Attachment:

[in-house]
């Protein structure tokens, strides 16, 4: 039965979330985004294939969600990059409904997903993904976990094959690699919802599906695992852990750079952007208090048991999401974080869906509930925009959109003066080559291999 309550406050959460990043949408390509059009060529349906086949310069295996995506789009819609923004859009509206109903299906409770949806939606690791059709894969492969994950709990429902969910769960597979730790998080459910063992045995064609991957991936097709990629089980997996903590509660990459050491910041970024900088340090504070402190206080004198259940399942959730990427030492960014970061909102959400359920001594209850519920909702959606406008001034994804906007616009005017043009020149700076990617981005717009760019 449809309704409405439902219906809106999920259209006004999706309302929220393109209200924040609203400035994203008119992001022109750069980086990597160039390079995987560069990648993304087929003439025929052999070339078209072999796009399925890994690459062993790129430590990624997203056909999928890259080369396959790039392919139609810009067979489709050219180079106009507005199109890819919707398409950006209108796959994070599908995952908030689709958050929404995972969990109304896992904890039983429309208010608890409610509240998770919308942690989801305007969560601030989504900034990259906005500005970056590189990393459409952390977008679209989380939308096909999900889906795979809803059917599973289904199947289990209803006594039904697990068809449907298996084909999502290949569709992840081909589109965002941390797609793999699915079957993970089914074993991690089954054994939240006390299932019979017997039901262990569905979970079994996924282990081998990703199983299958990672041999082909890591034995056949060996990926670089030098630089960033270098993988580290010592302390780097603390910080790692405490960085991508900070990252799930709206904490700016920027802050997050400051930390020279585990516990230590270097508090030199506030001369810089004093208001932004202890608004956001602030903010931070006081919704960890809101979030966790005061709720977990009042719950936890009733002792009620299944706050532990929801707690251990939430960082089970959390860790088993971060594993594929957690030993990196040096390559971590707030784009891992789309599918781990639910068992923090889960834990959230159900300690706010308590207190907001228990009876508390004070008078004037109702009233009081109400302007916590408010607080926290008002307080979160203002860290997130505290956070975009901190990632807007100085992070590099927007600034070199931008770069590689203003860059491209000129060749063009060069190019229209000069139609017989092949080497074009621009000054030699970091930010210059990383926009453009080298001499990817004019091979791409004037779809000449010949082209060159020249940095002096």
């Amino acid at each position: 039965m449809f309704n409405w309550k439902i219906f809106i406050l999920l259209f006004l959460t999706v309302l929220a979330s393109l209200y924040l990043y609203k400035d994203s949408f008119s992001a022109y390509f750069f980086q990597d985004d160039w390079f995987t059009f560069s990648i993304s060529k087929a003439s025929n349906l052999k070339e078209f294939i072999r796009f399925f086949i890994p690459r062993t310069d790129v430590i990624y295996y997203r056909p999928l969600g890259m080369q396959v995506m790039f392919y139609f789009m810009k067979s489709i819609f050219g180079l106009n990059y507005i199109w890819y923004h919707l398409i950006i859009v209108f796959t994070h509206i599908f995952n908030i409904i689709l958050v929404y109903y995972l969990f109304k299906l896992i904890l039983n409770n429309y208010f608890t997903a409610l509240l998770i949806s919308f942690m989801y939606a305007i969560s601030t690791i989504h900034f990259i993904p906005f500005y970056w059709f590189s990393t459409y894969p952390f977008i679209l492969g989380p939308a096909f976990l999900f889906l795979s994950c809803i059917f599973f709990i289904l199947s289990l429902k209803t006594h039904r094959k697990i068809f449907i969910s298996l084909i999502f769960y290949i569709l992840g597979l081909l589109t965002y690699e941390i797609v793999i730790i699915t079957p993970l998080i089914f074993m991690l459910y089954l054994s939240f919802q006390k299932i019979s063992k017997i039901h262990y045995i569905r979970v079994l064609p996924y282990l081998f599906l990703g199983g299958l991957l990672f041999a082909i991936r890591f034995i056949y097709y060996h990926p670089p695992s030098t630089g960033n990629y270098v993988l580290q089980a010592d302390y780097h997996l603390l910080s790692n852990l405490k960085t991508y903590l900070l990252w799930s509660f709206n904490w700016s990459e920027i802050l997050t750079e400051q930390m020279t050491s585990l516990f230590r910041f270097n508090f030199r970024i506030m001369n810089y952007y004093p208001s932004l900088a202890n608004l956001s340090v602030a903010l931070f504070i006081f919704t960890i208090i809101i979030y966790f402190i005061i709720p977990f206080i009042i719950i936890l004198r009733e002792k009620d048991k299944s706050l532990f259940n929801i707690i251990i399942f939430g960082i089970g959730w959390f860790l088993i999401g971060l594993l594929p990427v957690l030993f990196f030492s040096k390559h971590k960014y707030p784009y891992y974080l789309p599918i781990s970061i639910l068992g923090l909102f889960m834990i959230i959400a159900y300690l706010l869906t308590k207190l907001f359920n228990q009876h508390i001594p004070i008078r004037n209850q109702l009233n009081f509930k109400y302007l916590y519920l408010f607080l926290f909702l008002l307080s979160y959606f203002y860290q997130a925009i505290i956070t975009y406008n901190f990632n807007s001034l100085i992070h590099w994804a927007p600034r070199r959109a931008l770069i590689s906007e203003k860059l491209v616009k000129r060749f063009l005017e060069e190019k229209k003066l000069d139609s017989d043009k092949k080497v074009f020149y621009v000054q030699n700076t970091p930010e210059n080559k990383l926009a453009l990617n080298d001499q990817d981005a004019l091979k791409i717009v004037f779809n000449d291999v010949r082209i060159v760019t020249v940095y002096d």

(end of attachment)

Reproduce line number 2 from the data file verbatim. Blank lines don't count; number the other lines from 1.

């Protein structure tokens, strides 16, 4: 039965979330985004294939969600990059409904997903993904976990094959690699919802599906695992852990750079952007208090048991999401974080869906509930925009959109003066080559291999 309550406050959460990043949408390509059009060529349906086949310069295996995506789009819609923004859009509206109903299906409770949806939606690791059709894969492969994950709990429902969910769960597979730790998080459910063992045995064609991957991936097709990629089980997996903590509660990459050491910041970024900088340090504070402190206080004198259940399942959730990427030492960014970061909102959400359920001594209850519920909702959606406008001034994804906007616009005017043009020149700076990617981005717009760019 449809309704409405439902219906809106999920259209006004999706309302929220393109209200924040609203400035994203008119992001022109750069980086990597160039390079995987560069990648993304087929003439025929052999070339078209072999796009399925890994690459062993790129430590990624997203056909999928890259080369396959790039392919139609810009067979489709050219180079106009507005199109890819919707398409950006209108796959994070599908995952908030689709958050929404995972969990109304896992904890039983429309208010608890409610509240998770919308942690989801305007969560601030989504900034990259906005500005970056590189990393459409952390977008679209989380939308096909999900889906795979809803059917599973289904199947289990209803006594039904697990068809449907298996084909999502290949569709992840081909589109965002941390797609793999699915079957993970089914074993991690089954054994939240006390299932019979017997039901262990569905979970079994996924282990081998990703199983299958990672041999082909890591034995056949060996990926670089030098630089960033270098993988580290010592302390780097603390910080790692405490960085991508900070990252799930709206904490700016920027802050997050400051930390020279585990516990230590270097508090030199506030001369810089004093208001932004202890608004956001602030903010931070006081919704960890809101979030966790005061709720977990009042719950936890009733002792009620299944706050532990929801707690251990939430960082089970959390860790088993971060594993594929957690030993990196040096390559971590707030784009891992789309599918781990639910068992923090889960834990959230159900300690706010308590207190907001228990009876508390004070008078004037109702009233009081109400302007916590408010607080926290008002307080979160203002860290997130505290956070975009901190990632807007100085992070590099927007600034070199931008770069590689203003860059491209000129060749063009060069190019229209000069139609017989092949080497074009621009000054030699970091930010210059990383926009453009080298001499990817004019091979791409004037779809000449010949082209060159020249940095002096």